We know that there’s so much news to digest these days, but one recent story we think is worth discussing is the push to make Daylight Savings Time permanent in Ontario. Just last week, Ottawa West – Nepean MPP Jeremy Roberts brought forward The Time Amendment Act, which would put an end to the twice yearly process of changing our clocks.
Daylight Savings Times begins in early March, with the clocks springing forward an hour. Under the proposed change, with permanent daylight saving time we wouldn’t move the clocks back an hour in the fall. Once we were in daylight savings, we’d no longer move the clocks forward or back at all.
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While there are still several steps in the process to make this significant change come into effect, the idea has gained a lot of traction. In fact, the proposed change has already passed the second reading in legislature at Queen’s Park, supported by the idea that it would be better for our health and even our economy.
4 Ways Permanent Daylight Savings Time Will Negatively Impact Our Sleep
It’s not surprising that most people are in favour of eliminating the bi-annual time change that wreaks havoc on our sleep schedules, but it’s important to make sure we choose the right solution when we do.
One of the biggest pushes for permanent Daylight Savings Time comes from the fact that stopping the bi-annual clock change would mean it would stay lighter for longer in the evenings. Some argue that the added evening light all year long would result in happier people as well as a stronger economy, due to an increase in evening shopping and restaurant dining.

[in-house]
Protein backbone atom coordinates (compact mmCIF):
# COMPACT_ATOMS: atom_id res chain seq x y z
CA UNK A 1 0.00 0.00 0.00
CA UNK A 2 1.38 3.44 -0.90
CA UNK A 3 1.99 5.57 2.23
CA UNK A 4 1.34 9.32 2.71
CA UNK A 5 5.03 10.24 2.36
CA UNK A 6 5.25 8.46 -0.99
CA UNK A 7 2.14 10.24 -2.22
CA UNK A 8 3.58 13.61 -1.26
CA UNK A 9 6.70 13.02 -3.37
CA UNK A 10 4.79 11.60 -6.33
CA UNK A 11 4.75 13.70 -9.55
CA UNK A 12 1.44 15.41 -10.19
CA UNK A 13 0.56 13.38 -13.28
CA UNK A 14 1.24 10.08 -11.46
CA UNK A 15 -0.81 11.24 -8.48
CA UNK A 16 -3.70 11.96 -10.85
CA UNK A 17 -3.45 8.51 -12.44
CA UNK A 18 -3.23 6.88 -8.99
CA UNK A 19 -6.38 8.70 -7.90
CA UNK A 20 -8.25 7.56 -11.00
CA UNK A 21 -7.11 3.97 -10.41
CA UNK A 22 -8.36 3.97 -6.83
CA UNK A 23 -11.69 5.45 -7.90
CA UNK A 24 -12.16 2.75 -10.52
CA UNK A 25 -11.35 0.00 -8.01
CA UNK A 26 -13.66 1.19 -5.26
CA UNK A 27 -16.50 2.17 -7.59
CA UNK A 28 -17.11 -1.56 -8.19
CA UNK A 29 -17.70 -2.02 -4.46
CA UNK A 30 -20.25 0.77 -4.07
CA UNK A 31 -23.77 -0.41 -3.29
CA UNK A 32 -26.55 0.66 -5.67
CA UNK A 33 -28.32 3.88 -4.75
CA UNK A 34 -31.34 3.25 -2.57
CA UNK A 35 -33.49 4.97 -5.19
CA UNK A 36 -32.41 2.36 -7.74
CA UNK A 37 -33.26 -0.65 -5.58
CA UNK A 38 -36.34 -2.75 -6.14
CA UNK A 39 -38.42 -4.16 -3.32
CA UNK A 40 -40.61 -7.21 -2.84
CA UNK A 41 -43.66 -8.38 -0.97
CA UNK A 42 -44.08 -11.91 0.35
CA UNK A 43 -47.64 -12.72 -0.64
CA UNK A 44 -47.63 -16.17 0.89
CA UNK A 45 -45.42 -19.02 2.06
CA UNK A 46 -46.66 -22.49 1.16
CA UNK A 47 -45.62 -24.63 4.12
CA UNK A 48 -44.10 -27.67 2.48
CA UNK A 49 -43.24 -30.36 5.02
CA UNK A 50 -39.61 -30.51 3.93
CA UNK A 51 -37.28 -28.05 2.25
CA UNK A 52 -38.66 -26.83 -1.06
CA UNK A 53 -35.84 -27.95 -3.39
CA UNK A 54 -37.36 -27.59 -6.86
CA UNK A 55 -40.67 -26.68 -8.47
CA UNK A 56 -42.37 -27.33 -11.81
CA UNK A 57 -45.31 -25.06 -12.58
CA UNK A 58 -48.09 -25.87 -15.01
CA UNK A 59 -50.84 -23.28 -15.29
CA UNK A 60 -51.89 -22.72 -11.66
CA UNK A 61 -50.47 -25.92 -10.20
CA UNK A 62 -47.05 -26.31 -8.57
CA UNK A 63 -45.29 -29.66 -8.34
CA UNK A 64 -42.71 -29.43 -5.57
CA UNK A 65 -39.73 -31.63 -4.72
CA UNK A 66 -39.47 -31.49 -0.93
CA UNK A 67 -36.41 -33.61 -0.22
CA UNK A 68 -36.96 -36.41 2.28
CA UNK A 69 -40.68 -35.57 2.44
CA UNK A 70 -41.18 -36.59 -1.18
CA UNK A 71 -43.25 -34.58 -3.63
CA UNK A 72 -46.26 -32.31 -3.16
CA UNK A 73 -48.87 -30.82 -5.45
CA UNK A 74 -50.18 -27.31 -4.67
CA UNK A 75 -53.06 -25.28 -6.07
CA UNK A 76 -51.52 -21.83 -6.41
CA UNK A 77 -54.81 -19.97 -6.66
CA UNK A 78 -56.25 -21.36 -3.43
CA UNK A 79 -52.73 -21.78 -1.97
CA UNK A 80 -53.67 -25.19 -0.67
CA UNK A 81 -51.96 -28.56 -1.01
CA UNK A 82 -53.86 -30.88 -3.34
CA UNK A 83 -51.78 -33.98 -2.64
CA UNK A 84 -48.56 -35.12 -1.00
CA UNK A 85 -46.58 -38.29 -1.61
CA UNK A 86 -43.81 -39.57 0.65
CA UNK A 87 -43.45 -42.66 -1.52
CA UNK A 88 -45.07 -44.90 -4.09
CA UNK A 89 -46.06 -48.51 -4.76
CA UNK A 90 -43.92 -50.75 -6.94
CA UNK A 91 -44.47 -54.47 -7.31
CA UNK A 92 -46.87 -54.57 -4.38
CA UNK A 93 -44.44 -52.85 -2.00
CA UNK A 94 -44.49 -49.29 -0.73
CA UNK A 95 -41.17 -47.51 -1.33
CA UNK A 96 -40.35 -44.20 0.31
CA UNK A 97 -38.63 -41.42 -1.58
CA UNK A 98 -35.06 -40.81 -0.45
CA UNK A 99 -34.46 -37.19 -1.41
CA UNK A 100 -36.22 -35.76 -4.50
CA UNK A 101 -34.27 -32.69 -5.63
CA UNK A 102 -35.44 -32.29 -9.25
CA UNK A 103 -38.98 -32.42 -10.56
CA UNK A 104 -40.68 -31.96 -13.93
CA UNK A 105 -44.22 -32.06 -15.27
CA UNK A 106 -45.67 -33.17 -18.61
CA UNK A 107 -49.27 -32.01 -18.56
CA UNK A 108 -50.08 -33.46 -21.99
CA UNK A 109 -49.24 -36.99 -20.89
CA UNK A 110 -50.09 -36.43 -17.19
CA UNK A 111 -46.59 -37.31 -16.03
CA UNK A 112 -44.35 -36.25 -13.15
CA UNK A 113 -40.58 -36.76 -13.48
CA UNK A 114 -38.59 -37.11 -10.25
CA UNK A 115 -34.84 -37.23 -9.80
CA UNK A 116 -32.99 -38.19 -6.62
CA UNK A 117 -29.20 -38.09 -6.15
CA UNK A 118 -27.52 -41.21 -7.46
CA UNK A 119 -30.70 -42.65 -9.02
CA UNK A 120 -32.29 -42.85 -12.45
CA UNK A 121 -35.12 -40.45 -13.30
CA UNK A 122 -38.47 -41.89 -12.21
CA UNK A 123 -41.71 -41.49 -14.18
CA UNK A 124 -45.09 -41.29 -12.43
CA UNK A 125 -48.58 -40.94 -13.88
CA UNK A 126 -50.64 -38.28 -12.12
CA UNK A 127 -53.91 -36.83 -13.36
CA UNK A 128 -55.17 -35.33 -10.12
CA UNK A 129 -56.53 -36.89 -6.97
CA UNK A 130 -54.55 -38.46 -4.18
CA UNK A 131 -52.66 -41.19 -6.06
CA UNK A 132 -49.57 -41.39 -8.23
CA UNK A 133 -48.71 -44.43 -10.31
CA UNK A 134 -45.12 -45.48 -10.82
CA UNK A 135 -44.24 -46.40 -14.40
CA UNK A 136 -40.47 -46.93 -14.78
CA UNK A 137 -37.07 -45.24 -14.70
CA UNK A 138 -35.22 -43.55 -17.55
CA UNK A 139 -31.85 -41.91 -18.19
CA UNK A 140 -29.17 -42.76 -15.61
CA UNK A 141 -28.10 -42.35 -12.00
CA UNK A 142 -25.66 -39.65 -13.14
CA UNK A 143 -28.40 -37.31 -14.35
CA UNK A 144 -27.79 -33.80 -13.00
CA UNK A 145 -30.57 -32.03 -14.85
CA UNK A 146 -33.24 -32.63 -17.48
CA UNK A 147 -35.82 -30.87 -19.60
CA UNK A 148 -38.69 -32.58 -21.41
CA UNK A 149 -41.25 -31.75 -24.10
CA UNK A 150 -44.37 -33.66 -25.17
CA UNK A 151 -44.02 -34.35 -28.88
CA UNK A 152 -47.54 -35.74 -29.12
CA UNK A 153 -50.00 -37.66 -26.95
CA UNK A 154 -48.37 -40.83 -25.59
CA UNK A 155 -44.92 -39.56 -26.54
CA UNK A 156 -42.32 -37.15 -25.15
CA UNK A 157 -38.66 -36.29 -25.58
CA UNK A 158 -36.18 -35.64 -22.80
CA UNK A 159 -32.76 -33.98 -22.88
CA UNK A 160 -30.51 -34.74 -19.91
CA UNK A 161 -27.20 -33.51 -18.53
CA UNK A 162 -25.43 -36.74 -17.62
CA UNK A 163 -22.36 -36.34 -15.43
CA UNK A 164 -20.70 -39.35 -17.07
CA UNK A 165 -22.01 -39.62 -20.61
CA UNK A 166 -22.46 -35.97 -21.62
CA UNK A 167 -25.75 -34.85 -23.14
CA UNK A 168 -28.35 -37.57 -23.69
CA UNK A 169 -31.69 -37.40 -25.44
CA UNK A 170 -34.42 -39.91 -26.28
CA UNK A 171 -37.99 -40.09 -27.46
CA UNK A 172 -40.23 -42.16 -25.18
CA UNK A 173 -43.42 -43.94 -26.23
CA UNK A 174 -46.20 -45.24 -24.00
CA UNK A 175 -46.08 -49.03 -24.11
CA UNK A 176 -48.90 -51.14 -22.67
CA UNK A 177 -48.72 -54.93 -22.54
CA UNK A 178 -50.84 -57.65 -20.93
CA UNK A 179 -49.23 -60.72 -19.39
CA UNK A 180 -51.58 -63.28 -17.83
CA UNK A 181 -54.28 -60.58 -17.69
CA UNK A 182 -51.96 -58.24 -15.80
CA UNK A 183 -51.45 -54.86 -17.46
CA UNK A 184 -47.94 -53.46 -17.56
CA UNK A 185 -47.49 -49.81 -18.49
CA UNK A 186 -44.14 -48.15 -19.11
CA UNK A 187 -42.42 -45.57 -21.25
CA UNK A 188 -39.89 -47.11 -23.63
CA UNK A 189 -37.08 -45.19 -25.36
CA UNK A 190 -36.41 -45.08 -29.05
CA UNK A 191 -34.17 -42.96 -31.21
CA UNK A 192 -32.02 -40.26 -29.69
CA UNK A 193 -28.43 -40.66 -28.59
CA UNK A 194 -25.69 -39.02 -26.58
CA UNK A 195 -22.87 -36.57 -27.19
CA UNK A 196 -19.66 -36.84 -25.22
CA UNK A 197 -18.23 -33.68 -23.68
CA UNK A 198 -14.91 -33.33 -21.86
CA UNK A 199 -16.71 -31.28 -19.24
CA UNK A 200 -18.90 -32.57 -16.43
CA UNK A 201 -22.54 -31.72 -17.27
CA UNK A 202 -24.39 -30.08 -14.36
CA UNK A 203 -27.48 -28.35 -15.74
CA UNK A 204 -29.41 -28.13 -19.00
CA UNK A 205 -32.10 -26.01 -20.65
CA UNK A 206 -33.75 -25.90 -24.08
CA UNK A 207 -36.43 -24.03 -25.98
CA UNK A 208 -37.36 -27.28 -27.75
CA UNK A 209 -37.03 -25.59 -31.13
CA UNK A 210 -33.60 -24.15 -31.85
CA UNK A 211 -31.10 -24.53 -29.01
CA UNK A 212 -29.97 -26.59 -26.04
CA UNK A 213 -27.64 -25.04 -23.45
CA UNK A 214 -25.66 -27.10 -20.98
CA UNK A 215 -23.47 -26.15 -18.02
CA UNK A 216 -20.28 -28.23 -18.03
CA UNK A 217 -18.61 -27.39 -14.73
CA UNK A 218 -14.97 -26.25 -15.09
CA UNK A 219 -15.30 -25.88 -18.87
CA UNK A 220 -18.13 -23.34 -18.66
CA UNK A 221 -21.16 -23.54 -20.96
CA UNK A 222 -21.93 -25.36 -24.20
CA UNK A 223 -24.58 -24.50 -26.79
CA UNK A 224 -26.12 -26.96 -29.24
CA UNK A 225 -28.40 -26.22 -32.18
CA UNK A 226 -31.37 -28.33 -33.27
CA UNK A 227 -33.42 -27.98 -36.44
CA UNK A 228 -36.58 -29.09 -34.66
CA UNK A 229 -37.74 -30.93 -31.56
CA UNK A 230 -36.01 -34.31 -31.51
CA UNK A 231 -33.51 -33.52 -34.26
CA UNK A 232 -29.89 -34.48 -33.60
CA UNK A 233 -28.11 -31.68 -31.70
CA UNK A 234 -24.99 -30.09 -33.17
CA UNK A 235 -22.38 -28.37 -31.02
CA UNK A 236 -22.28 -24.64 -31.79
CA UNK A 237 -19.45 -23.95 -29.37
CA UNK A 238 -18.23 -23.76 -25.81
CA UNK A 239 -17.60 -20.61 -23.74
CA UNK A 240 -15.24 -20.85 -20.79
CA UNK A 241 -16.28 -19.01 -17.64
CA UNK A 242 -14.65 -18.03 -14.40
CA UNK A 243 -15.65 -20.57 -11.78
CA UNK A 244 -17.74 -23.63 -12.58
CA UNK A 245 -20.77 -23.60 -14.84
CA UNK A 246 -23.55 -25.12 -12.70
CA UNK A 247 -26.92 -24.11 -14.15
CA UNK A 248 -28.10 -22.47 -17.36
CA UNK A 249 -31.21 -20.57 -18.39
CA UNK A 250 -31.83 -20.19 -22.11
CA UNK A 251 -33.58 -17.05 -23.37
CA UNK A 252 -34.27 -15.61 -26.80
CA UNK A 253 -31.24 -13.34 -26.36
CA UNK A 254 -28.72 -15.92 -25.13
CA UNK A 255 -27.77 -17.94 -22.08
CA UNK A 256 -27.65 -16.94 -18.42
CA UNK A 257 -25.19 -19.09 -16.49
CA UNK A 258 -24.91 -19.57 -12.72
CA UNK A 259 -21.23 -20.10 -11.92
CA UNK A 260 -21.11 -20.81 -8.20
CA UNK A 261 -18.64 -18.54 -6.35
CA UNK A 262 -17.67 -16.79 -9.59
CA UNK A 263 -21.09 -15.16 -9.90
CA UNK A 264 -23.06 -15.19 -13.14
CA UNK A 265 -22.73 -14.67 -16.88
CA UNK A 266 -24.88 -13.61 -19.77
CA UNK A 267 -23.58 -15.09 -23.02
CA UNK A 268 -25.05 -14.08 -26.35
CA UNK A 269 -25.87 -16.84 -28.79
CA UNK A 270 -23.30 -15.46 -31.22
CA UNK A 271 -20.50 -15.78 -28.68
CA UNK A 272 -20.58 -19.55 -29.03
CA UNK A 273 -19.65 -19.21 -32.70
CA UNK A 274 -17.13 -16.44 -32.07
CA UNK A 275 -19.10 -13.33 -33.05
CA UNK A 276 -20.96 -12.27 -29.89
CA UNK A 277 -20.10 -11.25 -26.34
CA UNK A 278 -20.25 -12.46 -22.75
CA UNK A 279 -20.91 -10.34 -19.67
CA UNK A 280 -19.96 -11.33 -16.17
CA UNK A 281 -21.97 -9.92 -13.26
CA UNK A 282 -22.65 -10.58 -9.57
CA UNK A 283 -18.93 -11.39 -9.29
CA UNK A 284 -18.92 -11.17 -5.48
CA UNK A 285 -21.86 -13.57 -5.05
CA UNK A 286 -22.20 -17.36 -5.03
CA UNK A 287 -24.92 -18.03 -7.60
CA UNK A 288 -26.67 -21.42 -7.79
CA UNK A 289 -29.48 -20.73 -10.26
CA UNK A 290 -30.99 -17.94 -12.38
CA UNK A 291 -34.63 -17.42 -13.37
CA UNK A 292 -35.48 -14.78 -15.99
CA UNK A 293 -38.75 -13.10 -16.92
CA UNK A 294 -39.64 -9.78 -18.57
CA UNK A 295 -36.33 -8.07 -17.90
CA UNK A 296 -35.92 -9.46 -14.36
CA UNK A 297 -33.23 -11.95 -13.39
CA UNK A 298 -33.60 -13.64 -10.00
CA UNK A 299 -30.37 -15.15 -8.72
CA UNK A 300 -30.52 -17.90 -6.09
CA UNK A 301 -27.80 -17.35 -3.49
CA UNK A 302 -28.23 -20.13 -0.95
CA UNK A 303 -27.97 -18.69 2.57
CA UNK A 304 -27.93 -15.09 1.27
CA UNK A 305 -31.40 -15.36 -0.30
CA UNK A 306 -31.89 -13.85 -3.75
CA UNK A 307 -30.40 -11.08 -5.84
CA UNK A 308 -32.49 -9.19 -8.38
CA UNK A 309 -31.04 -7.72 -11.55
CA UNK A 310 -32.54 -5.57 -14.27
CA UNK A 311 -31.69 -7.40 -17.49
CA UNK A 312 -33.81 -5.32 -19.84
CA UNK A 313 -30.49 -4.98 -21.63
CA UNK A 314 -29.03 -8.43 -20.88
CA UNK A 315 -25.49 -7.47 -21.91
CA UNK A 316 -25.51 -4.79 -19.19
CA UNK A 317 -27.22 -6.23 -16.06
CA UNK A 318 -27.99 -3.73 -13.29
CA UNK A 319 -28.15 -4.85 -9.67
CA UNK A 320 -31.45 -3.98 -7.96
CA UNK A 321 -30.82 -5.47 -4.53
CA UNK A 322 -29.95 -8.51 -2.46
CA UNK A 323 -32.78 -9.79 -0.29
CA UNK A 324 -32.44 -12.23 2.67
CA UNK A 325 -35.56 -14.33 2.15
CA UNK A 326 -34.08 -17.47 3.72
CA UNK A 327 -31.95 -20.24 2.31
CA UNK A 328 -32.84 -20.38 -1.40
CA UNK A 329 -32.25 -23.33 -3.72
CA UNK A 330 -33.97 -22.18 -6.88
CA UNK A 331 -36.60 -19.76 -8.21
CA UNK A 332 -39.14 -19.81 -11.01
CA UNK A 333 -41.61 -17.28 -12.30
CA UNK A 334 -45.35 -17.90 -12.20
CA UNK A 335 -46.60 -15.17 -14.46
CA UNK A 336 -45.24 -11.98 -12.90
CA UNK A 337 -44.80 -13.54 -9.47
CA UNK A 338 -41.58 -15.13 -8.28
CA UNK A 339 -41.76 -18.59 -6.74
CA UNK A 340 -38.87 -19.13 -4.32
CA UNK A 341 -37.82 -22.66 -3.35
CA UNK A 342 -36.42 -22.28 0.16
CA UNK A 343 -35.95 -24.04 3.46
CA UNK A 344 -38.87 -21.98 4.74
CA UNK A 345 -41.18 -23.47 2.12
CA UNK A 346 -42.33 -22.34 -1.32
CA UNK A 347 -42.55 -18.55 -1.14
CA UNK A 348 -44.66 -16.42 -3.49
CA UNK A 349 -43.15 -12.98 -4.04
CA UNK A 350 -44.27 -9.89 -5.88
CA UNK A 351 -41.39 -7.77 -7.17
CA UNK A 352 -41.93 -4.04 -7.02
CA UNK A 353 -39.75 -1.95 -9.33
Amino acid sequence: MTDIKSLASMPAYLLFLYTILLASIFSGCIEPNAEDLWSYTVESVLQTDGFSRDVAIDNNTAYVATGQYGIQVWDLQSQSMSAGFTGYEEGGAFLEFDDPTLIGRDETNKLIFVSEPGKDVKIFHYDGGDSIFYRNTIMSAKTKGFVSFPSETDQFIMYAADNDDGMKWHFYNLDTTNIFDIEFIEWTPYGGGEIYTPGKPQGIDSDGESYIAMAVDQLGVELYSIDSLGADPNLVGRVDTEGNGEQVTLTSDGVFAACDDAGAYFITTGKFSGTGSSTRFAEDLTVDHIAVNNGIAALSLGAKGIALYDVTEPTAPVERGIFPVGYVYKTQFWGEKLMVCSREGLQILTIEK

Yet health experts and scientists aren’t on board. They don’t think that the potential benefits of permanent Daylight Savings Time are worth it, and in fact, they think the negative side effects far outweigh the positive.
Here are four reasons why moving to permanent Daylight Savings Time does not support our sleep or our overall health:
- People actually experience greater health benefits from having more sunlight in the morning as opposed to adding sunlight in the evening. Morning light helps suppress our natural sleep hormone melatonin, helps us wake up more naturally, and speeds up our natural body clock.
- The added permanent light in the evenings will most likely result in even more inconsistent sleep schedules. When too much daylight pushes into the evening hours, it messes with our internal clocks by tricking us into thinking we should be staying up later because it’s lighter out.
- Scientists have proven that seeing more light in the morning is essential to our health. Without it, people will be even more prone to developing cancer, diabetes, and obesity. A permanent Daylight Savings Time schedule will have us waking up in the dark more frequently, working against our natural body clock, which can raise the lifetime risk of cancer by up to 70%.